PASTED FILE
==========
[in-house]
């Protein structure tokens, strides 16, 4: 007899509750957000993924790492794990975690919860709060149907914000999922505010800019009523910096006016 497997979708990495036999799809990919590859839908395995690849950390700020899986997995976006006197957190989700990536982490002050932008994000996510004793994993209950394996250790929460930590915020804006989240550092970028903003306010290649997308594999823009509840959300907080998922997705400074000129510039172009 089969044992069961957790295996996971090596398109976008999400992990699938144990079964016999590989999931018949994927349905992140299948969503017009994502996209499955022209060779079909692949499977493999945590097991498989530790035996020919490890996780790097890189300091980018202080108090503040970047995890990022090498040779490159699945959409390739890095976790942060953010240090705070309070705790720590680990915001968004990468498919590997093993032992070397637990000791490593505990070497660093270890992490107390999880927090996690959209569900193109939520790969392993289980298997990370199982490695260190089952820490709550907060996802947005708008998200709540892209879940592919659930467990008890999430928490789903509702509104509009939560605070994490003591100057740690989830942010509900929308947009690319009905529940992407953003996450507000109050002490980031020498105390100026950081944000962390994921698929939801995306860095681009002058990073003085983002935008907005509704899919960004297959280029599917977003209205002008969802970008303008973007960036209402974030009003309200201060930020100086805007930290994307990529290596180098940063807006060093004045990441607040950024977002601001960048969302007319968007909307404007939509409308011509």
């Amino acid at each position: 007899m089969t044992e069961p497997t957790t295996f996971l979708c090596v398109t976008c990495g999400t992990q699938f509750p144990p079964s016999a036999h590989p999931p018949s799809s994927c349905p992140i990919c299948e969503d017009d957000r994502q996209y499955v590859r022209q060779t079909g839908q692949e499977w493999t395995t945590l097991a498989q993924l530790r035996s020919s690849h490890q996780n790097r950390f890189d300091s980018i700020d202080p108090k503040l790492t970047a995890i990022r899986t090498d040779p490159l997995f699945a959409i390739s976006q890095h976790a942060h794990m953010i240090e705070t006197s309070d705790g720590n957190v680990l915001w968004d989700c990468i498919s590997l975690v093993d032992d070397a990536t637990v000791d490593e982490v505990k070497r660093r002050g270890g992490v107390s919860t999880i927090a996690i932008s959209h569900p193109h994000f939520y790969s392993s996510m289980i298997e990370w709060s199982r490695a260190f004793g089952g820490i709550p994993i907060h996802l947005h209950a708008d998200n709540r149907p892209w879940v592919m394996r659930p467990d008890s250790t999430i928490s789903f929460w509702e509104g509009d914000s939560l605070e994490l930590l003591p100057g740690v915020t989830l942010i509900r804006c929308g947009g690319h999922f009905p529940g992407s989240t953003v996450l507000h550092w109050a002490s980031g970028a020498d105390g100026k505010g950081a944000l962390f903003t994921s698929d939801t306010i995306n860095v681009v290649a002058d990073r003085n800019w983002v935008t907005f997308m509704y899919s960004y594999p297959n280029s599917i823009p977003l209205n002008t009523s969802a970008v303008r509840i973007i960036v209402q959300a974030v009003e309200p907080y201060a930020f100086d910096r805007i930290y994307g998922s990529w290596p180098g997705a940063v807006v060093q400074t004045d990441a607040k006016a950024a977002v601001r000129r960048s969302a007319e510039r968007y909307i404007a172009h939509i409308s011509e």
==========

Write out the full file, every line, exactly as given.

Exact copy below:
[in-house]
């Protein structure tokens, strides 16, 4: 007899509750957000993924790492794990975690919860709060149907914000999922505010800019009523910096006016 497997979708990495036999799809990919590859839908395995690849950390700020899986997995976006006197957190989700990536982490002050932008994000996510004793994993209950394996250790929460930590915020804006989240550092970028903003306010290649997308594999823009509840959300907080998922997705400074000129510039172009 089969044992069961957790295996996971090596398109976008999400992990699938144990079964016999590989999931018949994927349905992140299948969503017009994502996209499955022209060779079909692949499977493999945590097991498989530790035996020919490890996780790097890189300091980018202080108090503040970047995890990022090498040779490159699945959409390739890095976790942060953010240090705070309070705790720590680990915001968004990468498919590997093993032992070397637990000791490593505990070497660093270890992490107390999880927090996690959209569900193109939520790969392993289980298997990370199982490695260190089952820490709550907060996802947005708008998200709540892209879940592919659930467990008890999430928490789903509702509104509009939560605070994490003591100057740690989830942010509900929308947009690319009905529940992407953003996450507000109050002490980031020498105390100026950081944000962390994921698929939801995306860095681009002058990073003085983002935008907005509704899919960004297959280029599917977003209205002008969802970008303008973007960036209402974030009003309200201060930020100086805007930290994307990529290596180098940063807006060093004045990441607040950024977002601001960048969302007319968007909307404007939509409308011509």
């Amino acid at each position: 007899m089969t044992e069961p497997t957790t295996f996971l979708c090596v398109t976008c990495g999400t992990q699938f509750p144990p079964s016999a036999h590989p999931p018949s799809s994927c349905p992140i990919c299948e969503d017009d957000r994502q996209y499955v590859r022209q060779t079909g839908q692949e499977w493999t395995t945590l097991a498989q993924l530790r035996s020919s690849h490890q996780n790097r950390f890189d300091s980018i700020d202080p108090k503040l790492t970047a995890i990022r899986t090498d040779p490159l997995f699945a959409i390739s976006q890095h976790a942060h794990m953010i240090e705070t006197s309070d705790g720590n957190v680990l915001w968004d989700c990468i498919s590997l975690v093993d032992d070397a990536t637990v000791d490593e982490v505990k070497r660093r002050g270890g992490v107390s919860t999880i927090a996690i932008s959209h569900p193109h994000f939520y790969s392993s996510m289980i298997e990370w709060s199982r490695a260190f004793g089952g820490i709550p994993i907060h996802l947005h209950a708008d998200n709540r149907p892209w879940v592919m394996r659930p467990d008890s250790t999430i928490s789903f929460w509702e509104g509009d914000s939560l605070e994490l930590l003591p100057g740690v915020t989830l942010i509900r804006c929308g947009g690319h999922f009905p529940g992407s989240t953003v996450l507000h550092w109050a002490s980031g970028a020498d105390g100026k505010g950081a944000l962390f903003t994921s698929d939801t306010i995306n860095v681009v290649a002058d990073r003085n800019w983002v935008t907005f997308m509704y899919s960004y594999p297959n280029s599917i823009p977003l209205n002008t009523s969802a970008v303008r509840i973007i960036v209402q959300a974030v009003e309200p907080y201060a930020f100086d910096r805007i930290y994307g998922s990529w290596p180098g997705a940063v807006v060093q400074t004045d990441a607040k006016a950024a977002v601001r000129r960048s969302a007319e510039r968007y909307i404007a172009h939509i409308s011509e």